Until two months ago, the 23-year-old
While Hughes' performance during his 28 big league starts, which he has made over the course of three seasons, has been inconsistent -- he's 8-9 with a 5.22 ERA as a starter -- he remains very young (he was the second-youngest player in the American League in `07, and the fifth-youngest in `08), and he has given the Yankees, who think so highly of him that they two winters ago balked at including him in a trade offer that might have returned
That the Yankees moved Hughes to their bullpen in early June, after he had gone 3-2 with a 5.45 ERA in seven starts as a fill-in for the suddenly injury-prone
Hughes had no complaints. "I was fully expecting to be sent down," he says, "so to be able to stick around and pitch in the bullpen, I was pumped about it."
The result? "Obviously," says Cashman, "he's had extreme success."
Even after he was charged with two earned runs in Toronto on Tuesday night (both of which came on a
Hughes's emergence as a reliable eighth-inning bridge to Rivera has galvanized a Yankees' bullpen that was a shambles through the season's first two months: the club was 33-23 (.589) through June 7, the day before Hughes made his first relief appearance, and it's 32-19 (.627) since then. It has also quieted calls in New York to move
It's easy to do, Cashman continues, because most pitchers with the skills to be front-line starters -- like Chamberlain and Hughes -- should prosper as relievers. Pitching in relief is, quite simply, a less demanding job, and while the list of former starters who have excelled as relievers is long, few have ever managed to successfully transition the other way. Hughes, for instance, has as a reliever distilled his repertoire to mainly his two best pitches -- his fastball and his curveball -- and he can throw them at maximum effort, without having to worry about saving something for several innings down the line, or about facing the same batter twice. His average fastball as a starter was in the range of 91 to 92 miles per hour; as a reliever it's 95 to 96. "Basically," he says, "I'm just more aggressive, attacking the zone and not being afraid of contact."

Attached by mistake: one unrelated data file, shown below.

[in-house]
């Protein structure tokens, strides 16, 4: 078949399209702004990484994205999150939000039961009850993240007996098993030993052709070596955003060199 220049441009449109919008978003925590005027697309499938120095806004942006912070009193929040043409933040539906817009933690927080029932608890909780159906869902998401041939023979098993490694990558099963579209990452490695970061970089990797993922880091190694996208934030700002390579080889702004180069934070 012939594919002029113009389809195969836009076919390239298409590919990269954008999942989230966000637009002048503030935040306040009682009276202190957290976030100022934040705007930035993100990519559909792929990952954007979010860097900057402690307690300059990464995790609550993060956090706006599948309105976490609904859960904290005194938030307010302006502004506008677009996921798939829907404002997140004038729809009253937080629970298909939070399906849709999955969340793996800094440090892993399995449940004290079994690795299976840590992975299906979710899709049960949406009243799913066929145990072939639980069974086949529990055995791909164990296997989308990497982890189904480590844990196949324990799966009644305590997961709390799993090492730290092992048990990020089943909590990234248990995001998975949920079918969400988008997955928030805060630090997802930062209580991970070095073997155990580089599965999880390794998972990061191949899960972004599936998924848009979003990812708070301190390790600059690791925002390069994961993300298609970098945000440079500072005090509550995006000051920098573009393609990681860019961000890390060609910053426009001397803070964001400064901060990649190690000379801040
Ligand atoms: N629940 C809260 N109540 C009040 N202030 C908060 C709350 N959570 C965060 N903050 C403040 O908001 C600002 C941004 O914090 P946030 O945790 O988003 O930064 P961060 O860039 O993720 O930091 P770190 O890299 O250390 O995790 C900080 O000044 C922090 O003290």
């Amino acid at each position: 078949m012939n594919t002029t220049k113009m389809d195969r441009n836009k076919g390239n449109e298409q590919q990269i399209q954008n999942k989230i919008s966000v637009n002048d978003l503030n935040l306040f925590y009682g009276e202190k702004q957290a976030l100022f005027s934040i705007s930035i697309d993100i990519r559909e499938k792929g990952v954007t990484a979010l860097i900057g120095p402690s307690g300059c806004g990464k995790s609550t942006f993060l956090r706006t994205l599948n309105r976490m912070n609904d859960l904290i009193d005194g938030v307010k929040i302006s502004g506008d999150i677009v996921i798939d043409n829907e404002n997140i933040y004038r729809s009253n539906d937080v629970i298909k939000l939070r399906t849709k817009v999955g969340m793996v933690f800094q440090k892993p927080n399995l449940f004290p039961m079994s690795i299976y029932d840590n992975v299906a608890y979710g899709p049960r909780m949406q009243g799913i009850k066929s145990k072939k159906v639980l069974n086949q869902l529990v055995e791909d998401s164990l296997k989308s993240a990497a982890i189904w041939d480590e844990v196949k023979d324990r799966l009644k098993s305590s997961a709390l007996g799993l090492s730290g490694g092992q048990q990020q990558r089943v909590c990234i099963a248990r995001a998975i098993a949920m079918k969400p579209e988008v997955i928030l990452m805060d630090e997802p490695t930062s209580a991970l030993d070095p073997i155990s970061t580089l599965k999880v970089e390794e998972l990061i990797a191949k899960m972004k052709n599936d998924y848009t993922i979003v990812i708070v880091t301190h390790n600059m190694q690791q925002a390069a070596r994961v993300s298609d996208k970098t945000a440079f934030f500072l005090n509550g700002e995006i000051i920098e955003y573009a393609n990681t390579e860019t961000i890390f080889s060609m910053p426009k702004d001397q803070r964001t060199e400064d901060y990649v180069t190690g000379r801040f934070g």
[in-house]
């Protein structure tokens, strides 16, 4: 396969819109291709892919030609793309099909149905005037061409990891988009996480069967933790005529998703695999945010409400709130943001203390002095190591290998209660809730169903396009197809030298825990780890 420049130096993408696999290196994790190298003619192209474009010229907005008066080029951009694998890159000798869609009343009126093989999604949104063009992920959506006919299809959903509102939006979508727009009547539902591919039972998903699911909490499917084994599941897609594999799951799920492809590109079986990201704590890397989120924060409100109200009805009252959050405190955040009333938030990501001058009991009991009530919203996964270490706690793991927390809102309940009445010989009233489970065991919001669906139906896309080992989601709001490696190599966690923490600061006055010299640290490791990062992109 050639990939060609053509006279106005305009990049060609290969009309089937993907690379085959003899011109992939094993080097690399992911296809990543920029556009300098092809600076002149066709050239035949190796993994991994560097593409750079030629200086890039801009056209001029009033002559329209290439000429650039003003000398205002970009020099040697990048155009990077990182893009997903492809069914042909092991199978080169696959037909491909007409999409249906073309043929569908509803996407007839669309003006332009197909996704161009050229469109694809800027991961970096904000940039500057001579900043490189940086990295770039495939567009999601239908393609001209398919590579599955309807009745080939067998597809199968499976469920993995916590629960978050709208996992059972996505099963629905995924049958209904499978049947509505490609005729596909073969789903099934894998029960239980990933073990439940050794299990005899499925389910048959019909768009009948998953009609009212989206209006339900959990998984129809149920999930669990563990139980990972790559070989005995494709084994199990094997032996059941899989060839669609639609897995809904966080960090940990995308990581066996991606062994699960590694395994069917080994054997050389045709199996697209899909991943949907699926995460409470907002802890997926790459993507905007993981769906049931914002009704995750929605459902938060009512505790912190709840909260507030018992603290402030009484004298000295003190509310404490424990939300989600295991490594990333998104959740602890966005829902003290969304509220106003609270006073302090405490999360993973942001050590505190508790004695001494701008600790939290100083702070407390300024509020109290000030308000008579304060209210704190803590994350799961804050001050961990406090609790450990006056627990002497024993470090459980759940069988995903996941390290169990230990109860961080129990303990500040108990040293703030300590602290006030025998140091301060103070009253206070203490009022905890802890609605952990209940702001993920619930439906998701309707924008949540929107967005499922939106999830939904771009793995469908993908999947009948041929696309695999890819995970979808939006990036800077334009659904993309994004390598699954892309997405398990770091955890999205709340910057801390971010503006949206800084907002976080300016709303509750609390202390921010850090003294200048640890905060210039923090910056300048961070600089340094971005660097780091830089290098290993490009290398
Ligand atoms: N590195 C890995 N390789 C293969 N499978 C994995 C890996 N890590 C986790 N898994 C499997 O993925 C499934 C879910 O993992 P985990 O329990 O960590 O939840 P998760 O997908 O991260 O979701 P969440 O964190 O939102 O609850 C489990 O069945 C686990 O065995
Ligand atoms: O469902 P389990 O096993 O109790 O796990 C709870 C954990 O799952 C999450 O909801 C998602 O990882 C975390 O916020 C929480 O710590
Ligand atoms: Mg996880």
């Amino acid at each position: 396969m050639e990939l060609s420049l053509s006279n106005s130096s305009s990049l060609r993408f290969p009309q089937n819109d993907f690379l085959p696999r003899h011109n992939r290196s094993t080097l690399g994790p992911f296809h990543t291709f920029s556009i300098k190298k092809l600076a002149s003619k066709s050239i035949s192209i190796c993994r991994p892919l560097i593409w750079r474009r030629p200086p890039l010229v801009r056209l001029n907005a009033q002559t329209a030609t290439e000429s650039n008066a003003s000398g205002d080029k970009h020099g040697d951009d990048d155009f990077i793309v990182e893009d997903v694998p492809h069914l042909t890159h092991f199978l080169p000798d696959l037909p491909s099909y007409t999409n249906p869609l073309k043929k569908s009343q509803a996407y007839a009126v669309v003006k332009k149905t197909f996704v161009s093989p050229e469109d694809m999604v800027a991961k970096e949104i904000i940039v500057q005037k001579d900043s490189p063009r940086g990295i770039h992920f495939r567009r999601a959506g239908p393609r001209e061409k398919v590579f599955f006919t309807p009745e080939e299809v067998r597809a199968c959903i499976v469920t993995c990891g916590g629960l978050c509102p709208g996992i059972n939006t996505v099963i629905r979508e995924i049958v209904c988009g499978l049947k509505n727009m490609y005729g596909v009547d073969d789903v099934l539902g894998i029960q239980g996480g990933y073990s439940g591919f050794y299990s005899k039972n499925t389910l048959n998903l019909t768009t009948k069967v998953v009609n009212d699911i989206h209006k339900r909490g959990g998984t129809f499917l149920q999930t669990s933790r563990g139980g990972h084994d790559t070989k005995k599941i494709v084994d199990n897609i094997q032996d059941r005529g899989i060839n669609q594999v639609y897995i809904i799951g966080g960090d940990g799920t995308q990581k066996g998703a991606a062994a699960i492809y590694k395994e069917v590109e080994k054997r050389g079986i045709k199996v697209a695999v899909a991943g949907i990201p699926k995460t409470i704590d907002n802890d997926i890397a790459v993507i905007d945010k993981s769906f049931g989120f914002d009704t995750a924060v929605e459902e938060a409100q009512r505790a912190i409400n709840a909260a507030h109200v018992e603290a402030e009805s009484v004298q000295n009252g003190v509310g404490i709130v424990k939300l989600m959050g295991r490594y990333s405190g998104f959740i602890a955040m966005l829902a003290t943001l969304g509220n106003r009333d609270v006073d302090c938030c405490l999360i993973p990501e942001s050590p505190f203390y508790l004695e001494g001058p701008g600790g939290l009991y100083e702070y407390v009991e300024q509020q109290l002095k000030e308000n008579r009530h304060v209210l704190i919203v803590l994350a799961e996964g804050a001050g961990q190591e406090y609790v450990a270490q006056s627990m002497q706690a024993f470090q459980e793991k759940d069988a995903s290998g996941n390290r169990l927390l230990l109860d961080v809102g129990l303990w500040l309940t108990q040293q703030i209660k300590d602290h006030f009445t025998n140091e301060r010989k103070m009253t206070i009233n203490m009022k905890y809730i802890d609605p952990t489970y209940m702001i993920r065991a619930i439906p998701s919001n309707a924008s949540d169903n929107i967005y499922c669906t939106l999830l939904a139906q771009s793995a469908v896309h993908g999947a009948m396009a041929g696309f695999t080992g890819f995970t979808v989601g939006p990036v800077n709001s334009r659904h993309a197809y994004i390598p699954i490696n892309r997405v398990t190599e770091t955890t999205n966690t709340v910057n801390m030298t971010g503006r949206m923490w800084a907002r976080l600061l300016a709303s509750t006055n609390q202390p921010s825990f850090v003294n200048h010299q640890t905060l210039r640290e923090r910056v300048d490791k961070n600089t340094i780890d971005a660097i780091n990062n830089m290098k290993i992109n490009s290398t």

He hasn't had much reason to fear that. In June, hitters swung and missed at more than a quarter of pitches he threw in the strike zone -- 26.6 percent of them, in fact, the fourth best rate in the majors. In July, when he became even bolder about throwing strikes (he threw 74.6 percent of his first pitches over the plate that month, baseball's third-highest rate), batters still had trouble hitting them: They swung and missed at 17.4 percent of the pitches he threw in the zone, ranking him 37th of the 277 pitchers who accumulated more than 10 July innings.
While Hughes has occasionally mixed in a cut fastball as a reliever, he has by and large set his change-up aside: He has thrown exactly one of them since he joined the Yankees' bullpen. It's a pitch that both he and Cashman know that he'll have to command when he becomes a starter again, and there is some concern that his stint in relief might delay its development. "He'll have to get back to that," says Cashman, "but the sacrifice of continuing the development of that change came at an explosion of confidence, in that he now knows that he can dominate any hitter in the game."
Hughes has so transformed the Yankees' 'pen that the club is in no rush to move him back into the rotation this season, even though Wang is injured again. "If the club were to stay the same, there's a shot he could stay in the bullpen, yes," says manager
Even as the idea that Hughes might someday succeed Rivera as the Yankees' closer has gained traction in New York, the Yankees continue to view Hughes as nothing but a future starter, as did the general managers who called Cashman at the trade deadline with Hughes's name on the tips of their tongues. There were two of them, Cashman reveals, and only two because Hughes's future as a valuable and dominant starter now seems clearer than ever, and the price to acquire him would be steep indeed. "The teams that approached me on him knew that if there were going to ask for a name like that, it would involve some huge, huge names coming back," Cashman says.
Stitched in white block letters on Hughes' glove is the biblical reference "PHIL 4-13," and tattooed on his inner left biceps, in bold black script, is the full passage:
Hughes has proven that one of the things he can do with that right arm is pitch, and pitch extraordinarily well, out of the bullpen. The Yankees will continue to take advantage of that for now. That Hughes will be able to carry the confidence and experience that he has gained as a reliever to the Yankees' rotation is only a matter of time, and of circumstance.